Halsey is without a doubt a staple of the new age of emo pop music alongside Melanie Martinez. Badlands, her first LP, struck gold, making quite the impact and expanding the fanbase she had already acquired with the release of her Room 93 EP. Earlier this year, Halsey announced that she would be releasing her second studio LP on Friday, June 2nd, titled Hopeless Fountain Kingdom and soon after premiered her first single, “Now or Never.” Two more singles later, “Strangers” and “Eyes Closed,” the record is finally here. Had Halsey peaked with Badlands or is she still going strong with her second, 16 track record?
The album includes some skits, and even starts with one, titled “The Prologue.” Unfortunately, they are definitely the most lackluster parts of Hopeless Fountain Kingdom. It was almost surprising that she even felt the need to include them by the way she tells stories with her more interlude-ish tracks. Once you get done with “The Prologue” though, you’re greeted by “100 Letters” which is a Halsey track from the intimate beat and lyrical themes. Hopeless Fountain Kingdom does play in quite a special way if you listen front to back, and you can tell from the transition to “Eyes Closed.” The track makes you wonder who hurt Halsey as it’s about having sex with someone but imagining someone else. That’s always been the mystery behind Halsey’s music: is she writing about someone, or just writing universal breakup songs? Whatever the case, “Eyes Closed” is the first track that shows off Halsey’s range, which resembles that of Brendon Urie (Panic! At The Disco.) She hits high notes with ease and it’s amazing how well they blend with the beat. “Eyes Closed” is definitely one of the catchiest tunes on the record because of the chorus. “Heaven in Hiding” is one of my personal favorite tracks on the record. It packs emotion into a three minute story that unfolds precisely. I really enjoy the parts of Halsey’s music where the vocals almost fade back and you can hear light ambient noise before she picks back up for the chorus, as it provides room for her imagery to settle. “Alone” is a pretty well put together track, however I could see myself skipping over it when listening to the record. The beat is surprisingly off-putting, which is weird for a Halsey track. The album redeems itself with the next single, “Now or Never, ” which I fell in love with upon my first listen. It paints the picture of a sunset on a warm summer night, a sense of love and happiness that flows from her voice like an ocean wave.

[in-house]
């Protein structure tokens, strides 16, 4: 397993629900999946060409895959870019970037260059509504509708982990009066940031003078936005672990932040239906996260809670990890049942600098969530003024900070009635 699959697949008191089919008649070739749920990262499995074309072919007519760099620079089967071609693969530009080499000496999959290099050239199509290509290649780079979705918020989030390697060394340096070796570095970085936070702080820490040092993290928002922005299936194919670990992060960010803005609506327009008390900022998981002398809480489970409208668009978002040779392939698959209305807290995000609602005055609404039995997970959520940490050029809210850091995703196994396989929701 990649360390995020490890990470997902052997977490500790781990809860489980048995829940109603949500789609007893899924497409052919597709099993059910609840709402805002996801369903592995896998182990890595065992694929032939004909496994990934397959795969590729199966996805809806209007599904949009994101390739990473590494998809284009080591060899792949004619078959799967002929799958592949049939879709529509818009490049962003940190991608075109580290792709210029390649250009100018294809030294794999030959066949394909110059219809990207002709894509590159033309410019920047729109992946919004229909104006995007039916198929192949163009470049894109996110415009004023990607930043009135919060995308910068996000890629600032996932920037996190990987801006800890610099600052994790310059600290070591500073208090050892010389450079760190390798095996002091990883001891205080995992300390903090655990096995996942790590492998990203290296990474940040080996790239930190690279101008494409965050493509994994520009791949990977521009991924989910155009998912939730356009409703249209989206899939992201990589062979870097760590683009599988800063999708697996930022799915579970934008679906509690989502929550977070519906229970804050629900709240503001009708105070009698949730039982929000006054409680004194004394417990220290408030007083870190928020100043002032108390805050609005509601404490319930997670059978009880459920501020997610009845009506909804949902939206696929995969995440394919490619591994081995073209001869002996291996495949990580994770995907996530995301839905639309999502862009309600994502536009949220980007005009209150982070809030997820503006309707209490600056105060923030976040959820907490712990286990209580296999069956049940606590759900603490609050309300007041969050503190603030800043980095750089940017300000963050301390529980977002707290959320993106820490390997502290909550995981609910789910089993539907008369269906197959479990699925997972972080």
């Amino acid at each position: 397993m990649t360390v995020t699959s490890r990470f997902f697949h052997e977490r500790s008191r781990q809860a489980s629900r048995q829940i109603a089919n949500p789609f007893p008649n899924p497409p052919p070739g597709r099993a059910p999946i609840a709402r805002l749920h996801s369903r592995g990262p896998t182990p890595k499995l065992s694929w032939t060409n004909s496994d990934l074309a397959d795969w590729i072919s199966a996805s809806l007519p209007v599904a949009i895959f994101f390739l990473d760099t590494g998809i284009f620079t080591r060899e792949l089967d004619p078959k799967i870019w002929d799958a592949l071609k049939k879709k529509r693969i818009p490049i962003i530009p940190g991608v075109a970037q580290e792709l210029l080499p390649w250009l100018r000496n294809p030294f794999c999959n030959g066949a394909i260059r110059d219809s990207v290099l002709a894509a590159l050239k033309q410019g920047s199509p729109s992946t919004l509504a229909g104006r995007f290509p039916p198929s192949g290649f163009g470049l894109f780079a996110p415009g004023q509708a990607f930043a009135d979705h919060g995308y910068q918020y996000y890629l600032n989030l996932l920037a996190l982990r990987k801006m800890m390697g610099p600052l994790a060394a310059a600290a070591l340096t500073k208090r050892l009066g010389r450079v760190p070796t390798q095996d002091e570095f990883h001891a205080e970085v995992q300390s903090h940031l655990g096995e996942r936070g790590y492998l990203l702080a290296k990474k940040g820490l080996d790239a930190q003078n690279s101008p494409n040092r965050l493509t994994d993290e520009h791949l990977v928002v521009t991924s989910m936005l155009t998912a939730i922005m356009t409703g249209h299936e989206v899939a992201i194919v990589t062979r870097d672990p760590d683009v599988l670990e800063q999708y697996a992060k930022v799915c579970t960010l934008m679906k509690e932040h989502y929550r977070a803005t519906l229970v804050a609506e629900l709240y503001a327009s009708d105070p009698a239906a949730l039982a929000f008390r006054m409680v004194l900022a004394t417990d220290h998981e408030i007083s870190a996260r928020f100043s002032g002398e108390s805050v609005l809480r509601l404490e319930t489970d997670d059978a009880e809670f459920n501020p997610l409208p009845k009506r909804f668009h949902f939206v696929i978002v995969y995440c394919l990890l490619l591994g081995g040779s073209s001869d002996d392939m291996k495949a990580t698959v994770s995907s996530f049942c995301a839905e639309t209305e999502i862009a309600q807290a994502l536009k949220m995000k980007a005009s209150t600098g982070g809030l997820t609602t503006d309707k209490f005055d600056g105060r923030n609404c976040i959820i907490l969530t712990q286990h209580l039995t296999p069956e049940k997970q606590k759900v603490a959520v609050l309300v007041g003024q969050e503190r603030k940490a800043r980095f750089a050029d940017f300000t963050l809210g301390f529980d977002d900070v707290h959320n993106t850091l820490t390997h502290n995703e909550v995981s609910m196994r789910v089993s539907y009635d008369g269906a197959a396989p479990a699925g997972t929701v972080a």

“Sorry” is one of the softest tracks on the record, where she is basically saying how she treats people like shit and apologizes for it. The soft tone of a piano in the background almost makes it seem like an Adele track. That being said, it’s a good thing as it shows that she can pull of different sounds as well, expanding her audience. “Good Mourning” is another skit, but it sets the stage for the second half of Hopeless Fountain Kingdom. “Lie” is another one of my personal favorite tracks on the record as it features rapper Quavo. Quavo has never had a bad feature but him and Halsey together on a track show chemistry. Auto tune is present in “Lie” but it works wonders. Halsey sets a softer scene for the emotionally packed verse Quavo drops. “Walls Could Talk” has almost the same weird beat featuring an orchestra at first like “Alone” except it works much better, pulling more weight. It really seems to fit inside Hopeless Fountain Kingdom. I have one problem with “Walls Could Talk” though and it’s that the track tops in at a mere minute and forty two second which is really short for such a banger, especially after “Lie.”
“Bad At Love” gives off serious Badlands vibes, which is awesome, because most of Hopeless Fountain Kingdom takes a different direction. Talking about relationships and issues and playing with feelings is what Halsey does best and it’s never a bad time when she sings about it. “Don’t Play” is another weaker track, but it’s not bad either, just not necessarily “great” by any means. Highlighted by the “white like parmesan” line, you can tell that the song just seems lackluster in comparison to its predecessors on the record. Picking back up, “Strangers,” which features Lauren Jauregui (Fifth Harmony), is another throwback track to Badlands. The amount of melody that is present in Lauren’s voice really elevates the track, and the fact that it’s about LGBT relationships and that both Lauren and Halsey are bisexual makes the track that much more interesting. Both “Angel of Fire” and “Devil In Me” work wonderfully back to back, as the whole “angel/devil” things plays out really well. “Devil In Me” really opens up the last track “Hopeless” that features Cashmere Cat really well, and if Halsey is really good at anything, it's closing out her records. “Hopeless” is definitely another example of that.
Truth be told, it’ll probably be another two years or so until we see another record from Halsey and I’m 100% okay with that. Hopeless Fountain Kingdom will more than hold me over as it’s a perfect addition to Halsey’s discography. I can definitely see this record popping up in my shuffle for quite some time until the vinyl winds up on my doorstep.
- Dakota G